I wanted to try a new technique (for me), so I took a few Deadzone scenery pieces and tested some chipping mediums on them.
As this was my first time using chipping mediums, I took 3 walls from the Deadzone plastic scenery to see what results I could get with the 3 products I’m trying on a similar surface. For this test/review I’ll be using Heavy Chipping Fluid and Worn Effects Fluid from AK Interactive, as well as Run Off Effect from True Earth.
The way to use the three products is the same. You apply the chipping medium over a painted surface and once dry paint over it the final colour you’ll be chipping. You then moist an area, the medium reacts and you use whichever tools you want to scratch the top layer of paint. Easy!
I used cardboard and masking tape to fix the walls so I could handle them without touching. After priming them black, I airbrushed two metal tones and then did a quick rusty weathering on them. I went a little over the top with it, just to make sure that wherever I chip the paint some rust shows.
Next step is optional, but I did it just to make sure. Once the weathering was dry, I airbrushed one of the pieces with Crystal Lock from True Earth and the other 2 with Vallejo Matt Varnish to seal and protect the paintjob. I left it to dry until the next day and went to clean my airbrush.
When I came back the next day, I found that the Matt Varnish had changed somewhat the colours while the Crystal Lock had kept them truer. Once you do the chipping you won’t notice the difference.
Maybe it was because of the cold weather, but it’s another failed try at airbrushing varnish for me. Crystal Lock also works as a protective varnish, and it seems to work fine for me. It’s only that I’d rather find a product that works that I don’t need to mail order. Well, back to the project.
The first product I tried was the Run Off from True Earth. After aplying two thin coats I painted it white and began working on it.
And I kinda failed. I didn’t give enough time for the product or the paint to dry, or both. And it wasn’t easy to work with it. I let it dry for a little more and after that I was able to somehow save it. The end result is a little messy, but it blends well with the other two. Anyway, I fault myself and not the product for this small failure. Now that I know the proper way to do it I’d like to try it once more.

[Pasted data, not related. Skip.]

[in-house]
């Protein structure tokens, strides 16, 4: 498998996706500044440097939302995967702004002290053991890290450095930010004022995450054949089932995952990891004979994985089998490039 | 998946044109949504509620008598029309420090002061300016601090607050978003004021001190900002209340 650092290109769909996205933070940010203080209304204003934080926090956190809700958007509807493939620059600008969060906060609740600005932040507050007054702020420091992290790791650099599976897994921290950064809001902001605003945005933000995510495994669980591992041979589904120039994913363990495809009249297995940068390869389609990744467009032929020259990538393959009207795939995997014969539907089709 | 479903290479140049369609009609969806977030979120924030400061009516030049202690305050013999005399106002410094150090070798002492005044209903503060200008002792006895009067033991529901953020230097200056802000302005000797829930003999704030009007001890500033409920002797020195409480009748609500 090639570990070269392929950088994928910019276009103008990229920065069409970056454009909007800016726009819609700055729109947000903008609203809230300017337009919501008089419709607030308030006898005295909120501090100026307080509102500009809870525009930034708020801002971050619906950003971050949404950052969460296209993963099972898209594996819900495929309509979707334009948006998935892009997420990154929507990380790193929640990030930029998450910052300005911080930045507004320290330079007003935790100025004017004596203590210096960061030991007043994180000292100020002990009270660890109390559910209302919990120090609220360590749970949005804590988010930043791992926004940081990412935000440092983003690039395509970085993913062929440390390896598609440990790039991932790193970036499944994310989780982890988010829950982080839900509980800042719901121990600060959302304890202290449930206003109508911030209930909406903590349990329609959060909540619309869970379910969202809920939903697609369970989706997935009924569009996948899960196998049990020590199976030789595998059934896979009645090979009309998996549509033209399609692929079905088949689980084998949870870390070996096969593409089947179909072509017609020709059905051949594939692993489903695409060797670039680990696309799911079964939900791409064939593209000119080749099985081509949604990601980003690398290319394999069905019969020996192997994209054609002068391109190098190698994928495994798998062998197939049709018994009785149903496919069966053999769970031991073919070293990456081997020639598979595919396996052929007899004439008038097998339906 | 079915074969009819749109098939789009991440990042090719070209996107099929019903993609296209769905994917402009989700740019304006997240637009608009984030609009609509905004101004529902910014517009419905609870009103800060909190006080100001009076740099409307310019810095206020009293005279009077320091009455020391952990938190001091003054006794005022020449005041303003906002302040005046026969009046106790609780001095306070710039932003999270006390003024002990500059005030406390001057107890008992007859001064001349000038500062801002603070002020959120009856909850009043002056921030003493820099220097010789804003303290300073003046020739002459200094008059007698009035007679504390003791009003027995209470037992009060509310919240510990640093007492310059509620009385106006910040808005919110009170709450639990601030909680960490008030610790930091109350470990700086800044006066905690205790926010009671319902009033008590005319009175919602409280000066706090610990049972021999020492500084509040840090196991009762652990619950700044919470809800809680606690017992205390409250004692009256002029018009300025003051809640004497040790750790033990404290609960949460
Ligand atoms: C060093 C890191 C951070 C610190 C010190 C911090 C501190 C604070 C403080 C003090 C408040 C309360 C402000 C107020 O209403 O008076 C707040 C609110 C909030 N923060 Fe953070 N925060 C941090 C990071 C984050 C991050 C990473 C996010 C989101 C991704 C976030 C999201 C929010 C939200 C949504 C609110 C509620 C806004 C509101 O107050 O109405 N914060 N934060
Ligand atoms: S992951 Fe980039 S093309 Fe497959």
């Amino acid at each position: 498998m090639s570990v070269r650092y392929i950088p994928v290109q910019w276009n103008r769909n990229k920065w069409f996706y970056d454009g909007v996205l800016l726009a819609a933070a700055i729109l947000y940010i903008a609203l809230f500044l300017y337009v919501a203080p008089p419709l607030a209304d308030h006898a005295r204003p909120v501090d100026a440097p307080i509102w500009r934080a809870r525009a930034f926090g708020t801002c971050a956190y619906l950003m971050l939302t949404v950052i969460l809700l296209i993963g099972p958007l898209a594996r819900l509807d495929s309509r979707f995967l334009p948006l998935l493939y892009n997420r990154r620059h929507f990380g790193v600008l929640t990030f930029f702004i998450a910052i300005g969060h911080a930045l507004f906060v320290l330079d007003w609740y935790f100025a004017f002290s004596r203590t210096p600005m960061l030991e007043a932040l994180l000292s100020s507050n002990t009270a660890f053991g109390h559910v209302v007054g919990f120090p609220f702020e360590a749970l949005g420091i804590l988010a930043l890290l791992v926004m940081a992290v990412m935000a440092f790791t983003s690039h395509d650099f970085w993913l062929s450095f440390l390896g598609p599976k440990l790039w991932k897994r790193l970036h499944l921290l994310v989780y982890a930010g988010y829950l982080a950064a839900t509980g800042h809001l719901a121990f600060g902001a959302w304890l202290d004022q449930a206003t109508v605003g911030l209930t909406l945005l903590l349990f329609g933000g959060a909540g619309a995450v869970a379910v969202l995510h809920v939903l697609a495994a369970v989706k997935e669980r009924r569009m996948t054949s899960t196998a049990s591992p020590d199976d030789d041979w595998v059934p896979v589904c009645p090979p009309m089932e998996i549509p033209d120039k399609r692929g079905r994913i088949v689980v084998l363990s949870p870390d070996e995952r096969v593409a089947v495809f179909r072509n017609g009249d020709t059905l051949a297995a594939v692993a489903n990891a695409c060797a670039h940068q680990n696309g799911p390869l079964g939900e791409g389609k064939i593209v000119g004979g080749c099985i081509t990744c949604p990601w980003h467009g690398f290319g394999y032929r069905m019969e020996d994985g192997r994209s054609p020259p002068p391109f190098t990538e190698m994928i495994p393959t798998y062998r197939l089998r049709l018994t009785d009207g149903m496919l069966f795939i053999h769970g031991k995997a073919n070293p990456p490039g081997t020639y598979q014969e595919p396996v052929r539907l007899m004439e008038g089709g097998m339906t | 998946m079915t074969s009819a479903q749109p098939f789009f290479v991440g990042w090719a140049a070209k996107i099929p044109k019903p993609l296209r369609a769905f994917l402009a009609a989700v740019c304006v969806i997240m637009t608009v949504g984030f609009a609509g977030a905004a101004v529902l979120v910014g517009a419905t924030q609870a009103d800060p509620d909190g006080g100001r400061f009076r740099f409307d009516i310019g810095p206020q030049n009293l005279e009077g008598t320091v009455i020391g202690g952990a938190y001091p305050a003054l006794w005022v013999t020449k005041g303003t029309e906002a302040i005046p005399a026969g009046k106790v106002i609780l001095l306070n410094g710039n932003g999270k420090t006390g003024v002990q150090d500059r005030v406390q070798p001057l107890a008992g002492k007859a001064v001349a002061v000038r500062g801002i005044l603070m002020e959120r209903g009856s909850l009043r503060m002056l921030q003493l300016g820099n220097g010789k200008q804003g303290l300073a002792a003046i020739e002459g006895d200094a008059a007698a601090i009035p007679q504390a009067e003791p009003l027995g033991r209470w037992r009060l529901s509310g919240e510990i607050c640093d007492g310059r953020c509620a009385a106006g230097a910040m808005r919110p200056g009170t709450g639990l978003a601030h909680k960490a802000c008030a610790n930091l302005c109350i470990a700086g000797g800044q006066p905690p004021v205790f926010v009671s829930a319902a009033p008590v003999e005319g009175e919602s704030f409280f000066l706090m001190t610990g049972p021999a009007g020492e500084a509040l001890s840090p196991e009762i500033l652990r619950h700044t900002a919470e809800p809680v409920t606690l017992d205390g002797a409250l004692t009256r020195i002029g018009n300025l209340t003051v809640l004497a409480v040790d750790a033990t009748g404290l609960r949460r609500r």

Having learned my lesson, it was time to try the AK Interactive Heavy Chipping Fluid. Again, I airbrushed a couple of light coats trying to avoid it pooling and gave it enough time to dry. Then I sprayed it white, and waited some more for the paint to dry. Good thing I was listening to Battle Beast while doing all this waiting.
It was time to attack the model once again! This time the results were more satisfactory. I went at it with hard bristle brushes, toothpicks and even a toothbrush to see how it reacted to them. You can get some good results being moderately harsh with it. Just don’t get too excited or you’ll scrub bigger chunks of paint (unless that’s what you’re after, of course).
Now it was time for the Worn Effects Fluid, again from AK Interactive. Once again, a couple of light coats, paint it white and wait a little.
The Worn Effects Fluid is very similar to the Heavy Chipping Fluid, as they’re both from AK Interactive. The difference being the amount of paint chipped. You can achieve subtler effects with the Worn Effects Fluid, and personally I enjoyed more working with it as you have a greater level of control over the look.
In the end, I went for the same look on all the pieces, but I had to be way harsher with the Worn Effects to achieve the same results. To be fair, I’m not 100% sure that I haven’t mixed the Worn Effects and Heavy Chipping picutres.
I really like the look of the trhee walls together, I love the contrast of the clean hi-tech white heavilly damaged. And it was really fun working on them. So next time I need a break from my current projects I might come back to paint more of that Deadzone terrain!